If it's $\displaystyle \begin{align*} 4\sin{(y)}\,\mathrm{d}x = \cos{(y)}\,\mathrm{d}y \end{align*}$ it's separable... Just write $\displaystyle \begin{align*} \int{4\,\mathrm{d}x } = \int{ \frac{\cos{(y)}}{\sin{(y)}}\,\mathrm{d}y} \end{align*}$ and integrate...
What answer are you expecting? I would have thought that it would be written as $4x - \ln \sin y = c$ or something similar. If is important to note that the solution of an exact equation is not an explicit function $u(x,y)$, it is an implicit function $u(x,y)=c$. The difference is very important. In the explicit function you have two free variables and the function returns a scalar. In the implicit function, there is only one free variable with the second determined by it's value.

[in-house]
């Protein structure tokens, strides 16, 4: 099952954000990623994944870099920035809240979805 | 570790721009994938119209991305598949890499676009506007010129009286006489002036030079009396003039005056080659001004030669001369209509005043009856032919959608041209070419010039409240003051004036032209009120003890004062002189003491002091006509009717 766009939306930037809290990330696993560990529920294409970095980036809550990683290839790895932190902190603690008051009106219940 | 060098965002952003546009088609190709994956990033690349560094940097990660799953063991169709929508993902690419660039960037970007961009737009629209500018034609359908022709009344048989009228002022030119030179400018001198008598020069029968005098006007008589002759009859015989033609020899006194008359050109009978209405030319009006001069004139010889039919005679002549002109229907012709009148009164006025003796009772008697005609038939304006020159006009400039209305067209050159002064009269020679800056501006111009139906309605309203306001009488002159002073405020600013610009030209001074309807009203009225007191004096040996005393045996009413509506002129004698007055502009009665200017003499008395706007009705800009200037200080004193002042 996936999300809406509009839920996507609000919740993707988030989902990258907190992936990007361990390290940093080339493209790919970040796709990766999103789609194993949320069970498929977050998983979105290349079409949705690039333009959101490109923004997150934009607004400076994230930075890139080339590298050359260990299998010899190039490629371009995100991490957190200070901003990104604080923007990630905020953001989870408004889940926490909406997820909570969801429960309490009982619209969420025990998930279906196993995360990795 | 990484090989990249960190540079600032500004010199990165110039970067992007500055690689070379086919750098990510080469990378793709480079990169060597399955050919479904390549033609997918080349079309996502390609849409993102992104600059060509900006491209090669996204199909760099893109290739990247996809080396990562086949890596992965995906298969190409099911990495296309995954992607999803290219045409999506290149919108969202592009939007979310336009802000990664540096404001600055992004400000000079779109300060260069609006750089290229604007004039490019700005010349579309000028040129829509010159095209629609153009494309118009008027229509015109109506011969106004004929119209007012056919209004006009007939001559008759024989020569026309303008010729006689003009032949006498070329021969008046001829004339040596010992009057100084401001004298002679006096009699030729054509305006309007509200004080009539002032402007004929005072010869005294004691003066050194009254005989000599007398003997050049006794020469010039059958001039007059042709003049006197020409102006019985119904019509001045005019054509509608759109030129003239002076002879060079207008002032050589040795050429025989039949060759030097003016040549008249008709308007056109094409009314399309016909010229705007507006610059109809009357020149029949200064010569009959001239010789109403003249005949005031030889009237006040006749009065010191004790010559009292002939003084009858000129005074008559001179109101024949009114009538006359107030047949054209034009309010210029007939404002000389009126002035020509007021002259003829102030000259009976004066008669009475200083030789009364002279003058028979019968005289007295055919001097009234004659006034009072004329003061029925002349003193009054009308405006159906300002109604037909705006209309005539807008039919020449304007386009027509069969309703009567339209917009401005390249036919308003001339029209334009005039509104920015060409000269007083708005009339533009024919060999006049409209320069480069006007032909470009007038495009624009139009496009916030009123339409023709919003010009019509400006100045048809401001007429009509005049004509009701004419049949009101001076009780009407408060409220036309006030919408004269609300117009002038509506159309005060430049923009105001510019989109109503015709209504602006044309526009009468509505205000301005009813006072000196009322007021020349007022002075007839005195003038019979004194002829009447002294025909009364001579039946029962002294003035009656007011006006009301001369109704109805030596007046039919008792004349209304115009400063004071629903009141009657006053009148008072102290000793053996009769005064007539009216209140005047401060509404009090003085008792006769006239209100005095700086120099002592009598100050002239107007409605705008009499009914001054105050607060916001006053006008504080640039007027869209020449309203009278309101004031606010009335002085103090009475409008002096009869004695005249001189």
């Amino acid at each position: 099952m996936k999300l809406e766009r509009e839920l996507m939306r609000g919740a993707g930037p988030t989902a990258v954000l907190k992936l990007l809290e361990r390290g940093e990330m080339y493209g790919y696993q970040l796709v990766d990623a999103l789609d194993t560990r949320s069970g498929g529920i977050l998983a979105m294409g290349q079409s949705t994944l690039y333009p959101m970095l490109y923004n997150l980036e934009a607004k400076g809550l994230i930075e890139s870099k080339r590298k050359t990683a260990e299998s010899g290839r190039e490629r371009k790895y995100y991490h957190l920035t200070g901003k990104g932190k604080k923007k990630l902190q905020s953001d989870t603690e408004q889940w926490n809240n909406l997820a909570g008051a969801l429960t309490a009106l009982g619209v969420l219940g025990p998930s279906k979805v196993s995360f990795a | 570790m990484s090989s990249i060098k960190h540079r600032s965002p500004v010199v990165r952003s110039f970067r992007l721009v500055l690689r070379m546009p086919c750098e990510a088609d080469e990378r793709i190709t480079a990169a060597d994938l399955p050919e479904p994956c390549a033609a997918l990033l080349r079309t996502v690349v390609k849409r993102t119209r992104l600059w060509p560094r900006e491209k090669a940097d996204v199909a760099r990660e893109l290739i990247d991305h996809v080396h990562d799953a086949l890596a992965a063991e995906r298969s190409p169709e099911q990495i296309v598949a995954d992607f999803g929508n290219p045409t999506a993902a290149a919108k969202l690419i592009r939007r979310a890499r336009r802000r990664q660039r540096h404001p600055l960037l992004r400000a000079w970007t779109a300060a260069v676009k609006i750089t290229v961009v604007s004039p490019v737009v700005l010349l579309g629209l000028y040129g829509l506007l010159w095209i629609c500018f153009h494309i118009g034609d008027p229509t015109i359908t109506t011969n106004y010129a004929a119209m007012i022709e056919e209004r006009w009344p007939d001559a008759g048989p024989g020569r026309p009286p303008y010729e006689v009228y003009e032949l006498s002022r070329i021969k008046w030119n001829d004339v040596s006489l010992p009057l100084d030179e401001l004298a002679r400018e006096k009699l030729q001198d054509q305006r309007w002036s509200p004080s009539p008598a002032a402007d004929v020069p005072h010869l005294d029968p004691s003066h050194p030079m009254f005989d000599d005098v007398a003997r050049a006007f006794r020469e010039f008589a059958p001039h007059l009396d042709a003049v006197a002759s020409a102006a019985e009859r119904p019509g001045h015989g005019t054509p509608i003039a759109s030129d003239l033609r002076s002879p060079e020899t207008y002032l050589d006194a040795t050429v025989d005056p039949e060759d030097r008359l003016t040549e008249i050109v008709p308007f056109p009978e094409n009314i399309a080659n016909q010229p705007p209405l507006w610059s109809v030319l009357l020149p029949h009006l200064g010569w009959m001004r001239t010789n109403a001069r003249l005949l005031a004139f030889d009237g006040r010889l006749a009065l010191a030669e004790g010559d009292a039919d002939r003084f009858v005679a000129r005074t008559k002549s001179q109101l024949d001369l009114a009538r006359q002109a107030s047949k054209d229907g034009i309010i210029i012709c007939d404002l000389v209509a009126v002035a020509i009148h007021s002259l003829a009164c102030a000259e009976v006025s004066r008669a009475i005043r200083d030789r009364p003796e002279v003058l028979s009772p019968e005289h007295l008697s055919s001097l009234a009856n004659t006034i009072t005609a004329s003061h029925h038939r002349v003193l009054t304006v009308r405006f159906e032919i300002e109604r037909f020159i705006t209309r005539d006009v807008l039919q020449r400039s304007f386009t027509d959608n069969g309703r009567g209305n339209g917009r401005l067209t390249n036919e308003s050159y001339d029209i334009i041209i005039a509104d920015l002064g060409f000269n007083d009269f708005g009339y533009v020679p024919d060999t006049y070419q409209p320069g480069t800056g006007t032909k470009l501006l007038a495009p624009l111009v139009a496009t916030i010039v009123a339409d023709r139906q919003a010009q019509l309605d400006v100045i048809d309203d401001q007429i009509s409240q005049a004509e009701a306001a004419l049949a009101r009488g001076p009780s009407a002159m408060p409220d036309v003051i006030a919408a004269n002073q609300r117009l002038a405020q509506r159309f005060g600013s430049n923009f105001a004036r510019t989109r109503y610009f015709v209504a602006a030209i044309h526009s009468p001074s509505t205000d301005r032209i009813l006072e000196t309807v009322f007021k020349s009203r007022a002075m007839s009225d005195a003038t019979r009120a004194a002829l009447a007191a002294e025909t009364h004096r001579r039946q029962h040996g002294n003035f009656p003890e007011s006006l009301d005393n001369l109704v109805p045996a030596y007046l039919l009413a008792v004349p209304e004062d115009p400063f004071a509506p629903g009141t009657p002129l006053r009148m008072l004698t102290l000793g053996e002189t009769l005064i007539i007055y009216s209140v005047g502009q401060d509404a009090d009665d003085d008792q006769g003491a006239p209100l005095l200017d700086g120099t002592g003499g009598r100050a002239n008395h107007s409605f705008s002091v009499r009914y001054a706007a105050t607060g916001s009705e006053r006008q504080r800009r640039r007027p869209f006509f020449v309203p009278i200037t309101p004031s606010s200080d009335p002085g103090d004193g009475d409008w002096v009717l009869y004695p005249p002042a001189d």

No. Your answer is written as $u(x,y) = 4x + \ln \csc y$, but it should be $$\begin{aligned} u(x,y) = 4x + \ln \csc y &= c_1 &\text{and then} \\ \ln \mathrm e^{4x} - \ln \sin y &= c_1 \\ \ln {\mathrm e^{4x} \over \sin y} &= c_1 \\ {\mathrm e^{4x} \over \sin y} &= \mathrm e^{c_1} \\ \mathrm e^{-c_1} = -C &= \mathrm e^{-4x} \sin y \end{aligned}$$
Any separable equation can easily (by "separating" it) put into "exact" form. If dy/dx= M(x)N(y). Separating dy/N(y)= M(x)dx which is the same as M(x)dx- (1/N(y))dy= 0. Since $\displaystyle \partial M(x)/\partial y= 0 = \partial N(y)/\partial x$.